While this has been a traditional stomping ground for the Tories (think Harold MacMillan and Mrs Thatcher), David Cameron would appear to have immersed himself in the narrative of ‘cuts’ to his own detriment here and would seem incapable of being able to articulate a message of optimism. Unlike in other areas such as crime or poverty reduction, the ‘big society’ agenda or the narrative of a reconstructed geist of wartime national solidarity would appear to have nothing to offer and subsequently Labour can stand as a unique voice of optimism, a rare opportunity given the context of the economic climate and the cuts agenda.
Furthermore, rather than looking like simply being against ‘necessary’ reform for the sake of opposition the frame of inter-generational iniquity gives Labour a story to counter the hegemonic discourse of crisis and ‘deficit fetishism’ that is simply far more compelling and understandable to the electorate. It will resonate not only with the young but parents and grandparents. We are denying the new generation the opportunities the old took for granted.
Secondly, Labour now has a historical chance to capture a whole generation of young voters, recent graduates, those currently in university and those who wish to enter higher education over the coming years. By tapping into their optimism and addressing issues of student tuition fees, unpaid internships and other issues that are too often seen as nebulous or minor such as the digital economy act and climate change the left is presented with a moment to capture a whole generation of not only voters but also potential party members, organisers and activists. If not under the banner of the labour movement than under the banner of a movement for progressive change.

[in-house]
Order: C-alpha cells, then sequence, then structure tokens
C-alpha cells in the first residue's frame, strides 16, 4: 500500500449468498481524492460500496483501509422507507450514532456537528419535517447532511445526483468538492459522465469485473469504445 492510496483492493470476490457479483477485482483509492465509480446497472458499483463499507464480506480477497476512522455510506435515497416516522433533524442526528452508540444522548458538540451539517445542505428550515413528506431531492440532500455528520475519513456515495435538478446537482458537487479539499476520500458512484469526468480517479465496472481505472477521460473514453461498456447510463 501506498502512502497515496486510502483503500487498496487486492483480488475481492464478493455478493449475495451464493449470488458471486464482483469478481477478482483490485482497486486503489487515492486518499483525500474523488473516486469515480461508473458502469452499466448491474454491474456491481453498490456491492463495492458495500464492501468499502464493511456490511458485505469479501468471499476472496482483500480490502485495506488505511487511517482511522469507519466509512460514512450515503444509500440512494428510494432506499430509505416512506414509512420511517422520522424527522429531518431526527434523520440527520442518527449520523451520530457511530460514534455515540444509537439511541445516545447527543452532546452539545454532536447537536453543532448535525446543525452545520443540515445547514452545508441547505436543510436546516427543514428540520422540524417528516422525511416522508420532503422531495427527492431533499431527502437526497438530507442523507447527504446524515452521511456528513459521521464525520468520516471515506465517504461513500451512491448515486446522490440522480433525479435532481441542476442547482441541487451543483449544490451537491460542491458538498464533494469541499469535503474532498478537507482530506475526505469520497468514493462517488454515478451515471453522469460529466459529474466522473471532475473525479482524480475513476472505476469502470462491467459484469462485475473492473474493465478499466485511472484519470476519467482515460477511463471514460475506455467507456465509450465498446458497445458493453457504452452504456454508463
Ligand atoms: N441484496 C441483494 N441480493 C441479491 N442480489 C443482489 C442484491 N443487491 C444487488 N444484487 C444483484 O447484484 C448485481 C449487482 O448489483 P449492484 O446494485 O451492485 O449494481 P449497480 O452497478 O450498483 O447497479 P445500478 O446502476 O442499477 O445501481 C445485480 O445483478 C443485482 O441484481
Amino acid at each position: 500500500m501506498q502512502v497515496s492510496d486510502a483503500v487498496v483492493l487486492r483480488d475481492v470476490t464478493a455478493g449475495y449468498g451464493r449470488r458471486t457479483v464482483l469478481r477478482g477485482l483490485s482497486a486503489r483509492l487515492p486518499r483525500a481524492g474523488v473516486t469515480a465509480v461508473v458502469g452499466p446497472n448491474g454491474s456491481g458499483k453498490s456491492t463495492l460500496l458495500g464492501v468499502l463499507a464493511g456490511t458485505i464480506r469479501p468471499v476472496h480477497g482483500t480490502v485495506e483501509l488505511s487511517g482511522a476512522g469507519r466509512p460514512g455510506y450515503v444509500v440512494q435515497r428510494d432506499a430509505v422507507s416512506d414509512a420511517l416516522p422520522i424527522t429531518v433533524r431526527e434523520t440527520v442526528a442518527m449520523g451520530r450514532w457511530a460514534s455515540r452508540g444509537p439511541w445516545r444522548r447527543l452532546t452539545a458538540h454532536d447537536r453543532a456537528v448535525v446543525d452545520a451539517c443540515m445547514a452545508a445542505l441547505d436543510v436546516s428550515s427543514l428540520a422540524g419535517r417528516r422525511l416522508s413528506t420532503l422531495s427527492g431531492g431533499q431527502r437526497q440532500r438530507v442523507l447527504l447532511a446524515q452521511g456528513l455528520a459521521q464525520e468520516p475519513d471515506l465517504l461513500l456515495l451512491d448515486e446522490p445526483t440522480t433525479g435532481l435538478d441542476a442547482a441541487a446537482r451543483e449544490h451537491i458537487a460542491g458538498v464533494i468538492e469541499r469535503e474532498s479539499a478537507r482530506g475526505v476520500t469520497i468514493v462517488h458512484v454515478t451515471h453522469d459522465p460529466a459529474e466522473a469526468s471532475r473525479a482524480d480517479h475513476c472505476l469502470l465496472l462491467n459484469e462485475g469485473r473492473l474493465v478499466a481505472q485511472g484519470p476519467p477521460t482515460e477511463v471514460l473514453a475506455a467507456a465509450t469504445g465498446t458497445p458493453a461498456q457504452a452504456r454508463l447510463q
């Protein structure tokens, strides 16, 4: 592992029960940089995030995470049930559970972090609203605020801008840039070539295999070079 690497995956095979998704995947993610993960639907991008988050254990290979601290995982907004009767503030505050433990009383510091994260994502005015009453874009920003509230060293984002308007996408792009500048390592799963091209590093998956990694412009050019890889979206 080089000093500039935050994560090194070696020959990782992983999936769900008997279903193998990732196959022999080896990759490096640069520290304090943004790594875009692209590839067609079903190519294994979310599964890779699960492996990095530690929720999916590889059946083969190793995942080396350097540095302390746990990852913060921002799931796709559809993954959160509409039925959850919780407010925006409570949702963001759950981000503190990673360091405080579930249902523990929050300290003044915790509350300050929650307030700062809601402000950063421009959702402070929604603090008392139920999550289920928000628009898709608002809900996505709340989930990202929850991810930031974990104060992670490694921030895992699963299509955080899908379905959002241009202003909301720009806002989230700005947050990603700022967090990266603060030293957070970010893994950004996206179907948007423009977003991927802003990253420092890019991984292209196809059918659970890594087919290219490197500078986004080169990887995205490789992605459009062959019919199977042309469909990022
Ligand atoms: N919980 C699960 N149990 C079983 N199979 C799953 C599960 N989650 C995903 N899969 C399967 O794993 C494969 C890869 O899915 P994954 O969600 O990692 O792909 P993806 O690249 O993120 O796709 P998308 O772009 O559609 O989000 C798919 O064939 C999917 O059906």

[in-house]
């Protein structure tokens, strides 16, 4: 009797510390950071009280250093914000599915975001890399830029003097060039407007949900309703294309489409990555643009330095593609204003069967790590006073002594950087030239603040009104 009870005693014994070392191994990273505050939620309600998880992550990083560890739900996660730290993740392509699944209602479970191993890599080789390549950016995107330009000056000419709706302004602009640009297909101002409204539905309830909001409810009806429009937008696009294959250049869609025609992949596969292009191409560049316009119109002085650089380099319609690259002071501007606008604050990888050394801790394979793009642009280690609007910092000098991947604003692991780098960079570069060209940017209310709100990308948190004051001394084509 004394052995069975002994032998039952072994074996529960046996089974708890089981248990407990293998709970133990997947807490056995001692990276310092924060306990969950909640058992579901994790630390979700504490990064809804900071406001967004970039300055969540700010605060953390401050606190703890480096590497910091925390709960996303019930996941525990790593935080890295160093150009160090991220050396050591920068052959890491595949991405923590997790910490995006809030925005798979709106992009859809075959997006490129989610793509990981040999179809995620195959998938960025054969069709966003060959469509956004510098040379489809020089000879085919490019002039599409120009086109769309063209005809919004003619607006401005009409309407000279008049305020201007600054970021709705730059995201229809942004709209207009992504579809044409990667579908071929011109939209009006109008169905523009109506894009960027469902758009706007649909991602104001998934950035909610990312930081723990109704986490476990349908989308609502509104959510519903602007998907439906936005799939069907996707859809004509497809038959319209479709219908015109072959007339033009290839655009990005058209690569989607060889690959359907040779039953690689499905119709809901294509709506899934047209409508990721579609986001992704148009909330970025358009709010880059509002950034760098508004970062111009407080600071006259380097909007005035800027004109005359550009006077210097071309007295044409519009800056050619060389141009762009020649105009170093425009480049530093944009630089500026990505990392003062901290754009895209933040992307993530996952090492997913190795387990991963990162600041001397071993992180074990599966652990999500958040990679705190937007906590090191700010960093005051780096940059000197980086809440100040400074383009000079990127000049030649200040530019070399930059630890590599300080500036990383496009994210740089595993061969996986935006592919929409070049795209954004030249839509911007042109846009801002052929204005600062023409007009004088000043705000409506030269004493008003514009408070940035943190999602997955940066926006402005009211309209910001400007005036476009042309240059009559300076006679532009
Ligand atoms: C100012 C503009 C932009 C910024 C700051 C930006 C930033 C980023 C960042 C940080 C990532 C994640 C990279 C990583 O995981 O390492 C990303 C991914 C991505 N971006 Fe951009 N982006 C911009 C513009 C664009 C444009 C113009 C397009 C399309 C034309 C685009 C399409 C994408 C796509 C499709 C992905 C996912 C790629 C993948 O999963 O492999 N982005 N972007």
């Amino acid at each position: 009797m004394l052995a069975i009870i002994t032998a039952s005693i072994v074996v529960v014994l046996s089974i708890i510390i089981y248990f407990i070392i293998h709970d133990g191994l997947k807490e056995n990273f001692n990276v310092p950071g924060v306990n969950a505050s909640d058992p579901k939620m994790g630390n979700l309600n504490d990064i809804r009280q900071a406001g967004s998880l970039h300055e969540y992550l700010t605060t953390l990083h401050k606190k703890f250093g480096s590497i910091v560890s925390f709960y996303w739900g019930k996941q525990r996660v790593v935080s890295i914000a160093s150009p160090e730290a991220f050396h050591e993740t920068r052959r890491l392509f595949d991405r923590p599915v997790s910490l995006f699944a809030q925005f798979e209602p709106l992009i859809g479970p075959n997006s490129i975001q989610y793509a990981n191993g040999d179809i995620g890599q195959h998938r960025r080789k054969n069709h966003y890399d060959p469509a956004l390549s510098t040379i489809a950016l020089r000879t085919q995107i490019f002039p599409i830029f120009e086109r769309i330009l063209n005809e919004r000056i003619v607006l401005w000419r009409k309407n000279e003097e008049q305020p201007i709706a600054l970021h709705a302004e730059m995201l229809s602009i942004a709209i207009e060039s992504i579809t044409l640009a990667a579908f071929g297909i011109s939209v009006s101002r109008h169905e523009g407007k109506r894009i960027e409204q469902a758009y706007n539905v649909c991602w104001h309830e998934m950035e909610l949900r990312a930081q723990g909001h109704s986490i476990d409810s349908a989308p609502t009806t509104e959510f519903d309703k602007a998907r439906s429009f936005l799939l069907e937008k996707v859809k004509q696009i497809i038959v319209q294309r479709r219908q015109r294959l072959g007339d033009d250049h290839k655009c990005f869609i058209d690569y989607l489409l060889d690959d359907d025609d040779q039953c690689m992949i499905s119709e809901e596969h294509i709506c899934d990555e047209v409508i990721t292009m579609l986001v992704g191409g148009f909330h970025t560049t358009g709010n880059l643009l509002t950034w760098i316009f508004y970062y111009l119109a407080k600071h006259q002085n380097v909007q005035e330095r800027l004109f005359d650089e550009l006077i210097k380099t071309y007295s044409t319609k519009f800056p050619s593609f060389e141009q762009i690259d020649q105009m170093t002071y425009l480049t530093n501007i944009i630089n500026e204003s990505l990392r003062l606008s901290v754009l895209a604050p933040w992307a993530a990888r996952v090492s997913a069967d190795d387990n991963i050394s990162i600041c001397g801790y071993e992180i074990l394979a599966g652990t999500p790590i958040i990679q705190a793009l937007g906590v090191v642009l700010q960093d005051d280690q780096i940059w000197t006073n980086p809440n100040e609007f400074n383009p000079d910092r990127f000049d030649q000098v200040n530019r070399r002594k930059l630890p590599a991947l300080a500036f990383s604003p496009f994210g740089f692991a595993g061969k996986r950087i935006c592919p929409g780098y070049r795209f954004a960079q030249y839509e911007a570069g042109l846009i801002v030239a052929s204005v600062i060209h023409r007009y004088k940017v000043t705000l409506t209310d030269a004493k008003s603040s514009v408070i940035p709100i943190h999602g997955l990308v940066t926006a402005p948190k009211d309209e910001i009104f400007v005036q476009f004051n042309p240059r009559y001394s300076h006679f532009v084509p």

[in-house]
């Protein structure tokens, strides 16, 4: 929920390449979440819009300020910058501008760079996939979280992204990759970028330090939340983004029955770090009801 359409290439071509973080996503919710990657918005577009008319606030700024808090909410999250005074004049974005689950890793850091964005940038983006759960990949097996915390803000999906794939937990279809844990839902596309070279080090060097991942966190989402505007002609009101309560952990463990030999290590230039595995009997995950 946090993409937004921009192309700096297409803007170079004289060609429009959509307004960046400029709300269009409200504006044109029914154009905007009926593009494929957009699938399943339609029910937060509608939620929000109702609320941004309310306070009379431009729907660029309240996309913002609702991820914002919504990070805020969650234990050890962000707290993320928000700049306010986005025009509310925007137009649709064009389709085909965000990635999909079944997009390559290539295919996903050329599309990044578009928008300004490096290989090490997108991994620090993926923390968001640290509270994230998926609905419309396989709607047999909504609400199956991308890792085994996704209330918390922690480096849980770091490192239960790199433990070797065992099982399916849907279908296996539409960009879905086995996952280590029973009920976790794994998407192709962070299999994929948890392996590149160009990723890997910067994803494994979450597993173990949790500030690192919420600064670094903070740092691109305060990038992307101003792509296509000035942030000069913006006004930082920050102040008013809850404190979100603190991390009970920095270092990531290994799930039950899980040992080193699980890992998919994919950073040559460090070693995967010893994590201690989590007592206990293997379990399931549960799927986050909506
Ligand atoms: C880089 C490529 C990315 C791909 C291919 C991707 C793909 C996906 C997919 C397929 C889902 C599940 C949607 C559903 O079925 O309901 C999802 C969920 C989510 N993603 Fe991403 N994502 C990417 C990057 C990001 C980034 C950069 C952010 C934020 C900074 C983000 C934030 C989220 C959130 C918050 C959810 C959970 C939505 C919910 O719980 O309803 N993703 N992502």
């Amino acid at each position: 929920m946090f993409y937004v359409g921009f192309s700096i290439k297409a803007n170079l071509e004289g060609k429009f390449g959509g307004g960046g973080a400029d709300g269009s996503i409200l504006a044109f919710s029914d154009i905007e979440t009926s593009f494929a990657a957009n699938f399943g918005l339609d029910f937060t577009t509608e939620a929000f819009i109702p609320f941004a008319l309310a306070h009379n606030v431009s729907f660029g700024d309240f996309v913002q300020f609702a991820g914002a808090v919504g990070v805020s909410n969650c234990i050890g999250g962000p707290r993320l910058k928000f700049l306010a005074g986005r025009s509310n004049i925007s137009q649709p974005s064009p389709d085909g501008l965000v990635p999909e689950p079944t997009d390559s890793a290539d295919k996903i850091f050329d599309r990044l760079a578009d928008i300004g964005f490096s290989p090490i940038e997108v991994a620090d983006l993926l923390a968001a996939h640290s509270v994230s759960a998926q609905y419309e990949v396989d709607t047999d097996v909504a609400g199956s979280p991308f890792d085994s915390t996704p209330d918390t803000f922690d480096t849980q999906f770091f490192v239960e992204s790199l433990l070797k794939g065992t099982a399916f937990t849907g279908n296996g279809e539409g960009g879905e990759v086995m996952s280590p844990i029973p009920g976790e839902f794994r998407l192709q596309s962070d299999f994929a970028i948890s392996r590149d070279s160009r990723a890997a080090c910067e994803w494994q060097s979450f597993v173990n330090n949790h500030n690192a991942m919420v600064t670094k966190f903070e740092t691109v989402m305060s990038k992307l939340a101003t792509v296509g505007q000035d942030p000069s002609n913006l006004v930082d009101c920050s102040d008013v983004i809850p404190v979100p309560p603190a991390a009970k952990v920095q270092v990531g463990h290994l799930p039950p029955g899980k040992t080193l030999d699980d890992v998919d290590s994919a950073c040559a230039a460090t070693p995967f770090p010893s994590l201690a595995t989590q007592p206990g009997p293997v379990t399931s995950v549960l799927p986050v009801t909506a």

Thirdly, if anything the last three years have taught us that debt is rarely a good thing and that it has become indelibly etched onto the public psyche as irresponsible. While the Conservatives have managed to don the cloak of fiscal prudence, Labour must reveal these tuition fee increases for what they are, the reaffirmation of a debt-centric economic paradigm that we have seen blow up spectacularly since 2007 in every area from consumer debt to housing and national sovereign debt.
Labour’s task is to illustrate the failings of debt-centred models to pay for public services when compared to the Bevanite model of collective and universal provision paid through general taxation, a model under much scrutiny since the proposed amendments to child benefit and a model of which our party should be proud.
If Labour plays this right we will be seen as talking a language of public economic prudence and responsibility and private aspiration and ambition. What is more we can capture the hearts and minds of Generation Y by adopting the language of inter-generational fairness and progressivism. If we do so we might prospectively capture the same youthful dynamism that informed the Democrat campaigns of Howard Dean in 2004 and Barack Obama in 2008 – just imagine it, tens of thousands of young people, not only as party members or voters, but as organisers, activists, agents for change in their communities, aware and self-reflective of their roles in advocating the interests of a generation that is being neglected by public-policy makers to an almost historically unprecedented extent.
A historical moment is here – to speak a language of genuine aspiration again and to empower a whole generation of young people who can help make this country a more enlightened, progressive country in which to live. If it is David Willetts who identified inter-generational justice as a profound area of public policy interest and a space for much political gain among voters, it can and must be Labour who gains from such insights. After all it is the lens of inter-generational justice that most succinctly deprives the proposed increases in university tuition fees of any moral legitimacy what so ever.